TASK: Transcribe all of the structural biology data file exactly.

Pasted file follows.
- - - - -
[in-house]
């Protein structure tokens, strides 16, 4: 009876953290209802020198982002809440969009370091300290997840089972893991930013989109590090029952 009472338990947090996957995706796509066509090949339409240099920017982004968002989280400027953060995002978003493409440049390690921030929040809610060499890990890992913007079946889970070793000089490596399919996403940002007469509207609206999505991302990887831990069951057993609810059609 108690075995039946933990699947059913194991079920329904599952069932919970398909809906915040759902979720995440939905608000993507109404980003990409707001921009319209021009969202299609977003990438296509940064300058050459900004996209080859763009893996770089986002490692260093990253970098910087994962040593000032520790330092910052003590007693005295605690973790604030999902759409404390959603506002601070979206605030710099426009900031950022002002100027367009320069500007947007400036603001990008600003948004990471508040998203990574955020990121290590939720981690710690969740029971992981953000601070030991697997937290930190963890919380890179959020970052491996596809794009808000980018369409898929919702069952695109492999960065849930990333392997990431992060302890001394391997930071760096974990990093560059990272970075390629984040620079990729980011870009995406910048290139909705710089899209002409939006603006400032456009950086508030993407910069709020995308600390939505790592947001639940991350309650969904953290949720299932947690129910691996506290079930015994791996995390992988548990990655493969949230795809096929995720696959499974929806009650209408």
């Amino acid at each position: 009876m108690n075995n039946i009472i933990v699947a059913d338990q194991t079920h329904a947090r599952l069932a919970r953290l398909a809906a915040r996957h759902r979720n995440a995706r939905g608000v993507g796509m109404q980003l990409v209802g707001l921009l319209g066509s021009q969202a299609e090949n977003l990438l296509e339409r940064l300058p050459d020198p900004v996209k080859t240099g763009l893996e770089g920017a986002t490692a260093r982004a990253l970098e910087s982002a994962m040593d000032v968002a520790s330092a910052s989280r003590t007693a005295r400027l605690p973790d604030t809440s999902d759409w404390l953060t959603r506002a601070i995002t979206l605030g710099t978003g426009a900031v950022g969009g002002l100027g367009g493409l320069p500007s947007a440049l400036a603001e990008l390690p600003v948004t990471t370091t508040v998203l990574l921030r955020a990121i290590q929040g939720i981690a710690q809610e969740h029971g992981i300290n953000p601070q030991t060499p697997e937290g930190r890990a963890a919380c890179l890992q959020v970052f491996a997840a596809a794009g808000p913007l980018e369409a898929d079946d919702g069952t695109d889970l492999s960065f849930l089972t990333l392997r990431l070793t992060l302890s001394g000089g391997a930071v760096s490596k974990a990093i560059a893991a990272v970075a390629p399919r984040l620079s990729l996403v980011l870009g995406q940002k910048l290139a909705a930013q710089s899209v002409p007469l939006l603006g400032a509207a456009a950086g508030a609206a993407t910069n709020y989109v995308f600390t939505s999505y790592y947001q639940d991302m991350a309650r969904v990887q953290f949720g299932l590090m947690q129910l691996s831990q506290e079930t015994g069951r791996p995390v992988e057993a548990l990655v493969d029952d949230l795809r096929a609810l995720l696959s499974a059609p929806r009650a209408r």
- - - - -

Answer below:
[in-house]
């Protein structure tokens, strides 16, 4: 009876953290209802020198982002809440969009370091300290997840089972893991930013989109590090029952 009472338990947090996957995706796509066509090949339409240099920017982004968002989280400027953060995002978003493409440049390690921030929040809610060499890990890992913007079946889970070793000089490596399919996403940002007469509207609206999505991302990887831990069951057993609810059609 108690075995039946933990699947059913194991079920329904599952069932919970398909809906915040759902979720995440939905608000993507109404980003990409707001921009319209021009969202299609977003990438296509940064300058050459900004996209080859763009893996770089986002490692260093990253970098910087994962040593000032520790330092910052003590007693005295605690973790604030999902759409404390959603506002601070979206605030710099426009900031950022002002100027367009320069500007947007400036603001990008600003948004990471508040998203990574955020990121290590939720981690710690969740029971992981953000601070030991697997937290930190963890919380890179959020970052491996596809794009808000980018369409898929919702069952695109492999960065849930990333392997990431992060302890001394391997930071760096974990990093560059990272970075390629984040620079990729980011870009995406910048290139909705710089899209002409939006603006400032456009950086508030993407910069709020995308600390939505790592947001639940991350309650969904953290949720299932947690129910691996506290079930015994791996995390992988548990990655493969949230795809096929995720696959499974929806009650209408």
């Amino acid at each position: 009876m108690n075995n039946i009472i933990v699947a059913d338990q194991t079920h329904a947090r599952l069932a919970r953290l398909a809906a915040r996957h759902r979720n995440a995706r939905g608000v993507g796509m109404q980003l990409v209802g707001l921009l319209g066509s021009q969202a299609e090949n977003l990438l296509e339409r940064l300058p050459d020198p900004v996209k080859t240099g763009l893996e770089g920017a986002t490692a260093r982004a990253l970098e910087s982002a994962m040593d000032v968002a520790s330092a910052s989280r003590t007693a005295r400027l605690p973790d604030t809440s999902d759409w404390l953060t959603r506002a601070i995002t979206l605030g710099t978003g426009a900031v950022g969009g002002l100027g367009g493409l320069p500007s947007a440049l400036a603001e990008l390690p600003v948004t990471t370091t508040v998203l990574l921030r955020a990121i290590q929040g939720i981690a710690q809610e969740h029971g992981i300290n953000p601070q030991t060499p697997e937290g930190r890990a963890a919380c890179l890992q959020v970052f491996a997840a596809a794009g808000p913007l980018e369409a898929d079946d919702g069952t695109d889970l492999s960065f849930l089972t990333l392997r990431l070793t992060l302890s001394g000089g391997a930071v760096s490596k974990a990093i560059a893991a990272v970075a390629p399919r984040l620079s990729l996403v980011l870009g995406q940002k910048l290139a909705a930013q710089s899209v002409p007469l939006l603006g400032a509207a456009a950086g508030a609206a993407t910069n709020y989109v995308f600390t939505s999505y790592y947001q639940d991302m991350a309650r969904v990887q953290f949720g299932l590090m947690q129910l691996s831990q506290e079930t015994g069951r791996p995390v992988e057993a548990l990655v493969d029952d949230l795809r096929a609810l995720l696959s499974a059609p929806r009650a209408r």